After considering the factors above, if you still decide to get a dog or cat for someone other than yourself, SPCA International strongly encourages you to purchase a gift certificate from your local shelter. A gift certificate allows the new pet parent to pick out their next companion animal and find one that best suits their lifestyle.
An alternative gift idea for a friend or family member who is interested in getting a pet is an annual membership for veterinarian insurance. This helps with the costs that are associated with owning an animal and can take the unexpected additional financial costs off the owner.
Shelters see an increase in animals surrendered or brought in as strays after major holidays. To help save an animal’s life this holiday, consider all factors before purchasing an animal, either for yourself or someone else and strongly consider the alternatives.

5) In addition, the SPCA has put together, with Liam Crowe, of Bark Busters USA, a list of precautions for you and your dogs for the Holiday Season:

Top 10 Dog-Friendly Tips to Help Make the Holiday Season Merry

By following a few common-sense tips, the holidays can be cheery for everyone—including the family dog. In the spirit of the coming season, we’ve compiled our Top 10 Holiday Tips to help keep dogs and their families safe and happy during the holidays.
While most of us welcome the sights, sounds, and smells of the season, holidays can also be chaotic—especially for pets. Holiday festivities can disrupt a dog’s routine and potentially present dangerous circumstances.

  • 1. Avoid Christmas tree disasters. Christmas trees are a wonderful tradition, but they can lead to problems if you have a curious canine.

  • a. Prevent the tree from tipping. Anchor it to the ceiling or wall.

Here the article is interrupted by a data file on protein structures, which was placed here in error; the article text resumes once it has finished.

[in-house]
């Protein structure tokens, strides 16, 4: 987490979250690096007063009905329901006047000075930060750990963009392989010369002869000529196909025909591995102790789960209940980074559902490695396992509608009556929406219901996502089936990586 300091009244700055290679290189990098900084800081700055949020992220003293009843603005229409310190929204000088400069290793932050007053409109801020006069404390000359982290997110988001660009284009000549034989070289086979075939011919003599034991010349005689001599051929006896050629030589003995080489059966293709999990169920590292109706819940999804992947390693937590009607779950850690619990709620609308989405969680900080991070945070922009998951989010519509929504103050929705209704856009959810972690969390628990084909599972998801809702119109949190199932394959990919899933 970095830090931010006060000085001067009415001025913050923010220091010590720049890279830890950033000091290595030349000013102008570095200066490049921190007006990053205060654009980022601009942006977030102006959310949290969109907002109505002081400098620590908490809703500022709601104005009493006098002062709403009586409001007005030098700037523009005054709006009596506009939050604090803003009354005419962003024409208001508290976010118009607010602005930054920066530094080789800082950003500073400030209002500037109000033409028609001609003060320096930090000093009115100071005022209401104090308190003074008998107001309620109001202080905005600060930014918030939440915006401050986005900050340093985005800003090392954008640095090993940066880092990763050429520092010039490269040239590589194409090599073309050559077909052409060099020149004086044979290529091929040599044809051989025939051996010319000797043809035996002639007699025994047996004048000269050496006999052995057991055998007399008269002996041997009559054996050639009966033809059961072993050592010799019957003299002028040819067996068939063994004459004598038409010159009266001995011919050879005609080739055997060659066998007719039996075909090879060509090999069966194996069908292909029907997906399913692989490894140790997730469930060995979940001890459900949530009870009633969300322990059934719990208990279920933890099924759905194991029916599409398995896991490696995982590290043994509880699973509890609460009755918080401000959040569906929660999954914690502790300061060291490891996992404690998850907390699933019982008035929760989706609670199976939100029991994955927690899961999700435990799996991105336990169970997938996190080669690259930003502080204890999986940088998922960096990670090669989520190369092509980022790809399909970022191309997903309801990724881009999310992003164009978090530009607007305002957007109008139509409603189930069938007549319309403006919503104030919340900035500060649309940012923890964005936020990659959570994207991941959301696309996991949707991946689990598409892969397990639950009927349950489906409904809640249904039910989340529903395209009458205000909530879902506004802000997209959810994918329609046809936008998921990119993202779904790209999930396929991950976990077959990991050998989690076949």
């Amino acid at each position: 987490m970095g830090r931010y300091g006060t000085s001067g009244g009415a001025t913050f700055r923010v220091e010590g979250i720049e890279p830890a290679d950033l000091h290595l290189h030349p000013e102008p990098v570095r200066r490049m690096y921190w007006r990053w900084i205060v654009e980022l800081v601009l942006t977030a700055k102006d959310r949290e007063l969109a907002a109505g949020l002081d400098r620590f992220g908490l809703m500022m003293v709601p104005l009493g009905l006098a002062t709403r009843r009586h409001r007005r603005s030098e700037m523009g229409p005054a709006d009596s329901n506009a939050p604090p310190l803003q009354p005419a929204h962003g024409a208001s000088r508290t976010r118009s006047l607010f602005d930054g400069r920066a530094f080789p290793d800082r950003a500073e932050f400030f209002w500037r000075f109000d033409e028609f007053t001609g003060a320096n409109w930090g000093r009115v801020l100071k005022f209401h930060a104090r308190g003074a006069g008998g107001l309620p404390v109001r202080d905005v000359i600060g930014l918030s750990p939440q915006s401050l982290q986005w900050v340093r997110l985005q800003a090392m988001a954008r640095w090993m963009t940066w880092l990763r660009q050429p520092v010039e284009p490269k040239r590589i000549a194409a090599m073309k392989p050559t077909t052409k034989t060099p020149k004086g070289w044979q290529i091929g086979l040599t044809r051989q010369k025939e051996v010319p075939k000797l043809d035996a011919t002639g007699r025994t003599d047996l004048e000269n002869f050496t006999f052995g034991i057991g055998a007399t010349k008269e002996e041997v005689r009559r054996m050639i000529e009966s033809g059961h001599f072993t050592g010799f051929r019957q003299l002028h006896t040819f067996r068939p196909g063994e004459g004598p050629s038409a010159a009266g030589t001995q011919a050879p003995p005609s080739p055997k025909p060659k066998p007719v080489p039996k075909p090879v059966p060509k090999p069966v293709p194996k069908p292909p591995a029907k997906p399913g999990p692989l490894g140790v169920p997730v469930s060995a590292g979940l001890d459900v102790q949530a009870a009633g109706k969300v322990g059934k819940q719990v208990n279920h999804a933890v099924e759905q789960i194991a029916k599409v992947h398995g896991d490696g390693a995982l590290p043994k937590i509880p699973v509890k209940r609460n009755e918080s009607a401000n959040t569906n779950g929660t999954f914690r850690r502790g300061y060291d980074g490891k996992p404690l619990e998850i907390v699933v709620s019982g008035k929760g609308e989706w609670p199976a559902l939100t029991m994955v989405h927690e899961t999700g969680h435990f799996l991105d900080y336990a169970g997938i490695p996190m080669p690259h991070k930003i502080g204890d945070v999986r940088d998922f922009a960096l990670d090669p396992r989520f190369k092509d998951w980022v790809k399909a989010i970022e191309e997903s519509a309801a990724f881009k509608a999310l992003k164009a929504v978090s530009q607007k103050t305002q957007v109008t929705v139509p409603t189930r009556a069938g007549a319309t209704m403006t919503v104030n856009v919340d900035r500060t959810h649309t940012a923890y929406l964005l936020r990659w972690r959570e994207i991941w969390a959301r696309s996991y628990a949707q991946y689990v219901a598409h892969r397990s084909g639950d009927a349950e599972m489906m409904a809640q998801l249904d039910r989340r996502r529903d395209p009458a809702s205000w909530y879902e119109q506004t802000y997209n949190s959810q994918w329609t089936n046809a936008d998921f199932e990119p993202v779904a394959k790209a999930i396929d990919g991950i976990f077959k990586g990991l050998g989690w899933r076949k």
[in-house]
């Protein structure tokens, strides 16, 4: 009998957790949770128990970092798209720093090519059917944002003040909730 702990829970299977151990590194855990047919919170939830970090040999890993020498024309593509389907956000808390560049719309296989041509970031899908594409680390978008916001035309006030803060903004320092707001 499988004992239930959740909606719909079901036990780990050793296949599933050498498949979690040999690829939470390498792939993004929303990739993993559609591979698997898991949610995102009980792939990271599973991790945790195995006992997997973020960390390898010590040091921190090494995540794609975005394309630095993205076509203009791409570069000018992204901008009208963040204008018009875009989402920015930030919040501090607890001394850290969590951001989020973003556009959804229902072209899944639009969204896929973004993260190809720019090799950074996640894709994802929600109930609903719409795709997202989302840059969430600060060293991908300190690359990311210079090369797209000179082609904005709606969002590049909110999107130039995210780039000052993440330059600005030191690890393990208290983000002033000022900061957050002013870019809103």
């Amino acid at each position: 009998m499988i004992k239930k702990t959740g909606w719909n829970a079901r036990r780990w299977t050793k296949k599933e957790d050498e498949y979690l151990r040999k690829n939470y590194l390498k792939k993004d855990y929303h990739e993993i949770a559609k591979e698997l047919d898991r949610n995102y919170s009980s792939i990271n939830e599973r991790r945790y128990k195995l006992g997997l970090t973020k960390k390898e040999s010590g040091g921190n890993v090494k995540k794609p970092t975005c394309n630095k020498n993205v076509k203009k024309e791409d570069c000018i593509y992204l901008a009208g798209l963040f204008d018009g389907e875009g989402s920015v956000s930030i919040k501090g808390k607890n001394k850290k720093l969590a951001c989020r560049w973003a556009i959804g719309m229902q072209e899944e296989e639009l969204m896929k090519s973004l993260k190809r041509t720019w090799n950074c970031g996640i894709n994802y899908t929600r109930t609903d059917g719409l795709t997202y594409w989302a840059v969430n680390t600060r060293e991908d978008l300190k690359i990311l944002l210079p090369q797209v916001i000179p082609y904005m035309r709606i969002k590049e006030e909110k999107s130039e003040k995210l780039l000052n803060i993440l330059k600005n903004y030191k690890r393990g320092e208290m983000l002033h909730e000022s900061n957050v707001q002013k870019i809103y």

• b. Hang non-breakable ornaments near the bottom of the tree.

  • c. Tinsel can be deadly when eaten. It can twist in your dog’s intestines and cause serious problems. Just don’t put it on your tree.

  • d. Don’t let your dog drink the Christmas-tree water. It often contains chemicals to help the tree last longer; these chemical can cause severe indigestion in dogs.

  • e. Pine needles can cause health problems. If ingested, they can puncture holes in your pet's intestines. Regularly sweep up fallen pine needles to avoid a trip to the emergency animal clinic.

  • 2. Mistletoe, poinsettias and amaryllis are toxic. Be aware of these poisonous holiday plants and keep your pets away from them.

  • 3. Keep “blowing” snow in the globe. Many snow globes contain antifreeze, which is extremely toxic to dogs—so it’s best to keep snow globes and all antifreeze out of the reach of a happy, tail-wagging dog. If there is an antifreeze spill of any kind, send your dog out of the room while you clean up the liquid. Dilute the spot with water and floor cleaner to make sure your dog does not lick these harmful chemicals later.

  • 4. Holiday sweets are not dog treats. Candy, cookies, cakes, peppermints—and especially chocolate—can trigger life-threatening illnesses in dogs.

  • 5. Make no bones about it. Cooked turkey and chicken bones are not for dogs as they can easily break and cause choking, and bone shards can get stuck in your dog’s gums. Stick with “bones” specifically designed for dogs to chew. Ask your local veterinarian for suggestions.

  • 6. A relaxed dog is a good dog. Most dogs are excitable when guests arrive. Exercise your dog prior to the arrival of guests. After 30 minutes of walking or playing, most dogs will be more relaxed or ready to take a nap. As a general rule, it’s best not to allow the family dog to greet unfamiliar guests. Commotion and unusual circumstances can cause stress for dogs. Give your dog a break in a quiet room with a familiar doggie bed or blanket. Allow your canine companion to join the festivities after the initial commotion of arrival has subsided.